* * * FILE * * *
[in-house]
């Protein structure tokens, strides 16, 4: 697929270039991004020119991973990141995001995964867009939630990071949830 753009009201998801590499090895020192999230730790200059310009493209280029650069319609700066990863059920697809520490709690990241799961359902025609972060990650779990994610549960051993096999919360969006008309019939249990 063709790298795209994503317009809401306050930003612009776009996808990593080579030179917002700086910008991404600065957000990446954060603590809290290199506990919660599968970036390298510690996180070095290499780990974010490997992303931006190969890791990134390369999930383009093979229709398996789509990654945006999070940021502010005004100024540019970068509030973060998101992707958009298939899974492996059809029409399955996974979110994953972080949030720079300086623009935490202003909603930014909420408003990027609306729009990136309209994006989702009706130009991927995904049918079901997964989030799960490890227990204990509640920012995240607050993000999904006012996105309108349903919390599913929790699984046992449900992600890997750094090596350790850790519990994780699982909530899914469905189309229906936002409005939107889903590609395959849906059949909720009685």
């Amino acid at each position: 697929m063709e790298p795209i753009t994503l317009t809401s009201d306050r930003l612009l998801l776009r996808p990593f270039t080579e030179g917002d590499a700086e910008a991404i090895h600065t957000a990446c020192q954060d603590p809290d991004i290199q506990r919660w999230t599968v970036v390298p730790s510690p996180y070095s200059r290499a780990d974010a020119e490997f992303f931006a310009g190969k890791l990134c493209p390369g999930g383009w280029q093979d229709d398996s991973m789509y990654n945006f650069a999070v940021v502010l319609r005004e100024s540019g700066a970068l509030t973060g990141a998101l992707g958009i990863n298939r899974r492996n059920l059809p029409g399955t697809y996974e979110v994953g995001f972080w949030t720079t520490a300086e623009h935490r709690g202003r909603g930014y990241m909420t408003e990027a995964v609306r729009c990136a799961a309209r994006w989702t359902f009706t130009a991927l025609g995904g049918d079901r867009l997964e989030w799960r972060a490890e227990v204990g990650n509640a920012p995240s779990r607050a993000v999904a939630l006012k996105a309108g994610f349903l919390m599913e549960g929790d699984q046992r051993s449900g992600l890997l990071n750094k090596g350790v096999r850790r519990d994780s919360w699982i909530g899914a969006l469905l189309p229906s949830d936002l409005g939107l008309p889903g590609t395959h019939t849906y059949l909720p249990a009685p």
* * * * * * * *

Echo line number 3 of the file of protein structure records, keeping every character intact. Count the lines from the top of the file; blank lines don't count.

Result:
């Amino acid at each position: 697929m063709e790298p795209i753009t994503l317009t809401s009201d306050r930003l612009l998801l776009r996808p990593f270039t080579e030179g917002d590499a700086e910008a991404i090895h600065t957000a990446c020192q954060d603590p809290d991004i290199q506990r919660w999230t599968v970036v390298p730790s510690p996180y070095s200059r290499a780990d974010a020119e490997f992303f931006a310009g190969k890791l990134c493209p390369g999930g383009w280029q093979d229709d398996s991973m789509y990654n945006f650069a999070v940021v502010l319609r005004e100024s540019g700066a970068l509030t973060g990141a998101l992707g958009i990863n298939r899974r492996n059920l059809p029409g399955t697809y996974e979110v994953g995001f972080w949030t720079t520490a300086e623009h935490r709690g202003r909603g930014y990241m909420t408003e990027a995964v609306r729009c990136a799961a309209r994006w989702t359902f009706t130009a991927l025609g995904g049918d079901r867009l997964e989030w799960r972060a490890e227990v204990g990650n509640a920012p995240s779990r607050a993000v999904a939630l006012k996105a309108g994610f349903l919390m599913e549960g929790d699984q046992r051993s449900g992600l890997l990071n750094k090596g350790v096999r850790r519990d994780s919360w699982i909530g899914a969006l469905l189309p229906s949830d936002l409005g939107l008309p889903g590609t395959h019939t849906y059949l909720p249990a009685p």